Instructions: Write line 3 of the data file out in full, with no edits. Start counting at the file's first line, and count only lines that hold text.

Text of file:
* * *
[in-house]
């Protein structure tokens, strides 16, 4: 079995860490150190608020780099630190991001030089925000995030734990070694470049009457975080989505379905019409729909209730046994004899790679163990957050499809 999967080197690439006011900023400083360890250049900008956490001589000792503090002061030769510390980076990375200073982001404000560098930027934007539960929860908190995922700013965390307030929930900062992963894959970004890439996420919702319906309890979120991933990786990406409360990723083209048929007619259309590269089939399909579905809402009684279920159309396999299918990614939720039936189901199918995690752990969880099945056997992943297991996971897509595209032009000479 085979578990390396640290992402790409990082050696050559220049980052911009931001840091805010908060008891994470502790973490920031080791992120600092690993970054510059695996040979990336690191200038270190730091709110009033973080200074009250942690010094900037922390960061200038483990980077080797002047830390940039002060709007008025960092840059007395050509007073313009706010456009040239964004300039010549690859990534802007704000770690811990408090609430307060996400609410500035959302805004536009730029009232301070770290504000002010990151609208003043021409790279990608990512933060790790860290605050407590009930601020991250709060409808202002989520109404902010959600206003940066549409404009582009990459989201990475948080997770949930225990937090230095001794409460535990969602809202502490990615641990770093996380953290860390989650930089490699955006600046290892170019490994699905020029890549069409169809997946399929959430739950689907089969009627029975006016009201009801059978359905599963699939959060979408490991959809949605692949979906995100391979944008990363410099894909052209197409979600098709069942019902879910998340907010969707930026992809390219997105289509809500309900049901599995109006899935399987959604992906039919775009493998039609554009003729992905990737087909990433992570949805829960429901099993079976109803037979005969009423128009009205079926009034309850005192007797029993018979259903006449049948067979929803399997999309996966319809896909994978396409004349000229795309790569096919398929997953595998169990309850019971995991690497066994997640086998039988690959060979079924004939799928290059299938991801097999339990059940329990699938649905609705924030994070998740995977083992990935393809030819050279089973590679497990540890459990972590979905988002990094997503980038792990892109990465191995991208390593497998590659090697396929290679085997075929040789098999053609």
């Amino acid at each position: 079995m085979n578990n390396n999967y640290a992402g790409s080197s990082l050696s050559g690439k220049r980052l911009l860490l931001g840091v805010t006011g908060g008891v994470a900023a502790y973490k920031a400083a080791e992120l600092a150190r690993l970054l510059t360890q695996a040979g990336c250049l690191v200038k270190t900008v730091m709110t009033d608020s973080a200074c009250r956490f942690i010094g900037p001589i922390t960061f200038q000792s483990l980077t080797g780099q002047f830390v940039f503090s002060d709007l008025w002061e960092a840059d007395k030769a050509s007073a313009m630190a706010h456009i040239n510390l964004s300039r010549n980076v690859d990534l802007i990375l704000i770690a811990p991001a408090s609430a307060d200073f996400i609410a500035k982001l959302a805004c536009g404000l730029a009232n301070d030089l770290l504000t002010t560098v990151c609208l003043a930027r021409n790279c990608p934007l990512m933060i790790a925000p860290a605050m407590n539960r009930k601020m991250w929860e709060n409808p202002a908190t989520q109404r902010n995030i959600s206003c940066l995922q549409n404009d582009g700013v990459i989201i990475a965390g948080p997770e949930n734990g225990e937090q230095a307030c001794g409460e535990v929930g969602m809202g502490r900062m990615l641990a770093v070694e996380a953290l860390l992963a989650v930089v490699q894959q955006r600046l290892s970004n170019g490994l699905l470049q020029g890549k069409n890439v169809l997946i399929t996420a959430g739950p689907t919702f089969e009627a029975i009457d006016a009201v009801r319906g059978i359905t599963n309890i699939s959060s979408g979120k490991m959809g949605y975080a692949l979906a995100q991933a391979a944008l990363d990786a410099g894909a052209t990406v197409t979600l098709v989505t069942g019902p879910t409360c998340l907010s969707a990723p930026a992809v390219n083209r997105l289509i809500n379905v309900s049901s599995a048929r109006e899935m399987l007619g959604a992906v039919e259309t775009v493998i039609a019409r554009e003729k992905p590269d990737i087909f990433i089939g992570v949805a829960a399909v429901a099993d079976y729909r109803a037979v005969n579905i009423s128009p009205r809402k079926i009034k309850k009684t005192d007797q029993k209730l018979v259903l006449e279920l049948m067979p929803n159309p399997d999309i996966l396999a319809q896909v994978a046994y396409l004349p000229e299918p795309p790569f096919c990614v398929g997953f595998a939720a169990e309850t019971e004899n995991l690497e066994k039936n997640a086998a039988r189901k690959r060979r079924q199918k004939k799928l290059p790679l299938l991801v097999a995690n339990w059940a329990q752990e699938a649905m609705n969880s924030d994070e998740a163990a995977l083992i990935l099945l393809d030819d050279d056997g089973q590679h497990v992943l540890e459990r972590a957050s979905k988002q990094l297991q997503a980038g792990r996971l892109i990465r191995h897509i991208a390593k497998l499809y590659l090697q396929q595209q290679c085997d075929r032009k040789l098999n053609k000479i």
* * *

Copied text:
């Amino acid at each position: 079995m085979n578990n390396n999967y640290a992402g790409s080197s990082l050696s050559g690439k220049r980052l911009l860490l931001g840091v805010t006011g908060g008891v994470a900023a502790y973490k920031a400083a080791e992120l600092a150190r690993l970054l510059t360890q695996a040979g990336c250049l690191v200038k270190t900008v730091m709110t009033d608020s973080a200074c009250r956490f942690i010094g900037p001589i922390t960061f200038q000792s483990l980077t080797g780099q002047f830390v940039f503090s002060d709007l008025w002061e960092a840059d007395k030769a050509s007073a313009m630190a706010h456009i040239n510390l964004s300039r010549n980076v690859d990534l802007i990375l704000i770690a811990p991001a408090s609430a307060d200073f996400i609410a500035k982001l959302a805004c536009g404000l730029a009232n301070d030089l770290l504000t002010t560098v990151c609208l003043a930027r021409n790279c990608p934007l990512m933060i790790a925000p860290a605050m407590n539960r009930k601020m991250w929860e709060n409808p202002a908190t989520q109404r902010n995030i959600s206003c940066l995922q549409n404009d582009g700013v990459i989201i990475a965390g948080p997770e949930n734990g225990e937090q230095a307030c001794g409460e535990v929930g969602m809202g502490r900062m990615l641990a770093v070694e996380a953290l860390l992963a989650v930089v490699q894959q955006r600046l290892s970004n170019g490994l699905l470049q020029g890549k069409n890439v169809l997946i399929t996420a959430g739950p689907t919702f089969e009627a029975i009457d006016a009201v009801r319906g059978i359905t599963n309890i699939s959060s979408g979120k490991m959809g949605y975080a692949l979906a995100q991933a391979a944008l990363d990786a410099g894909a052209t990406v197409t979600l098709v989505t069942g019902p879910t409360c998340l907010s969707a990723p930026a992809v390219n083209r997105l289509i809500n379905v309900s049901s599995a048929r109006e899935m399987l007619g959604a992906v039919e259309t775009v493998i039609a019409r554009e003729k992905p590269d990737i087909f990433i089939g992570v949805a829960a399909v429901a099993d079976y729909r109803a037979v005969n579905i009423s128009p009205r809402k079926i009034k309850k009684t005192d007797q029993k209730l018979v259903l006449e279920l049948m067979p929803n159309p399997d999309i996966l396999a319809q896909v994978a046994y396409l004349p000229e299918p795309p790569f096919c990614v398929g997953f595998a939720a169990e309850t019971e004899n995991l690497e066994k039936n997640a086998a039988r189901k690959r060979r079924q199918k004939k799928l290059p790679l299938l991801v097999a995690n339990w059940a329990q752990e699938a649905m609705n969880s924030d994070e998740a163990a995977l083992i990935l099945l393809d030819d050279d056997g089973q590679h497990v992943l540890e459990r972590a957050s979905k988002q990094l297991q997503a980038g792990r996971l892109i990465r191995h897509i991208a390593k497998l499809y590659l090697q396929q595209q290679c085997d075929r032009k040789l098999n053609k000479i």